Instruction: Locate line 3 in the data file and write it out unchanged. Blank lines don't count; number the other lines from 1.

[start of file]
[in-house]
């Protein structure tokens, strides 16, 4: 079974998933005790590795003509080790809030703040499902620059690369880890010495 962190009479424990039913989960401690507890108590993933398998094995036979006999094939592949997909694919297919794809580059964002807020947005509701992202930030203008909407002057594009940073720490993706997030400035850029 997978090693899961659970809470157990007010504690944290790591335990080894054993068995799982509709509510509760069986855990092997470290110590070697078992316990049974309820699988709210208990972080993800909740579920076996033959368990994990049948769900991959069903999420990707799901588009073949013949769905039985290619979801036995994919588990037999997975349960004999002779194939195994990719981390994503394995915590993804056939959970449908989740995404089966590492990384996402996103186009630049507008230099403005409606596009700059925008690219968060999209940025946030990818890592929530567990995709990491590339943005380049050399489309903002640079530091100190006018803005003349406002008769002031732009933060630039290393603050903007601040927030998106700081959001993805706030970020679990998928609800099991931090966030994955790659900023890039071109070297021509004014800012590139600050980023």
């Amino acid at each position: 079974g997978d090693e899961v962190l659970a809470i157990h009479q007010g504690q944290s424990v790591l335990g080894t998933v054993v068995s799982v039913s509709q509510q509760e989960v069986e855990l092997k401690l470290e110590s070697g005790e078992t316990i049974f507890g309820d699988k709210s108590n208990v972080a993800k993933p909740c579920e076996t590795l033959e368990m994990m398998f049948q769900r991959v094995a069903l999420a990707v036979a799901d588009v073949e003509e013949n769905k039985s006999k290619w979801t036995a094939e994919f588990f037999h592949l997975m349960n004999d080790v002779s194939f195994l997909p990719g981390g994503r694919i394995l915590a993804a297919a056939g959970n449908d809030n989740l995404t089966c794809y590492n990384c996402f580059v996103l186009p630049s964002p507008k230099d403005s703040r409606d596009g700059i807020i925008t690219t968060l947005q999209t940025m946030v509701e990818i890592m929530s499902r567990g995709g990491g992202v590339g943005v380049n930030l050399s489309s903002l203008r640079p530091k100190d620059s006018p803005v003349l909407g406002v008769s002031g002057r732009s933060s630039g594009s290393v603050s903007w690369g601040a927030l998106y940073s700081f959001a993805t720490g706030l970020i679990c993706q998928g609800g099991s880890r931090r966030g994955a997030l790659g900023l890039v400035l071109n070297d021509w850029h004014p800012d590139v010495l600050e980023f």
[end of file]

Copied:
């Amino acid at each position: 079974g997978d090693e899961v962190l659970a809470i157990h009479q007010g504690q944290s424990v790591l335990g080894t998933v054993v068995s799982v039913s509709q509510q509760e989960v069986e855990l092997k401690l470290e110590s070697g005790e078992t316990i049974f507890g309820d699988k709210s108590n208990v972080a993800k993933p909740c579920e076996t590795l033959e368990m994990m398998f049948q769900r991959v094995a069903l999420a990707v036979a799901d588009v073949e003509e013949n769905k039985s006999k290619w979801t036995a094939e994919f588990f037999h592949l997975m349960n004999d080790v002779s194939f195994l997909p990719g981390g994503r694919i394995l915590a993804a297919a056939g959970n449908d809030n989740l995404t089966c794809y590492n990384c996402f580059v996103l186009p630049s964002p507008k230099d403005s703040r409606d596009g700059i807020i925008t690219t968060l947005q999209t940025m946030v509701e990818i890592m929530s499902r567990g995709g990491g992202v590339g943005v380049n930030l050399s489309s903002l203008r640079p530091k100190d620059s006018p803005v003349l909407g406002v008769s002031g002057r732009s933060s630039g594009s290393v603050s903007w690369g601040a927030l998106y940073s700081f959001a993805t720490g706030l970020i679990c993706q998928g609800g099991s880890r931090r966030g994955a997030l790659g900023l890039v400035l071109n070297d021509w850029h004014p800012d590139v010495l600050e980023f």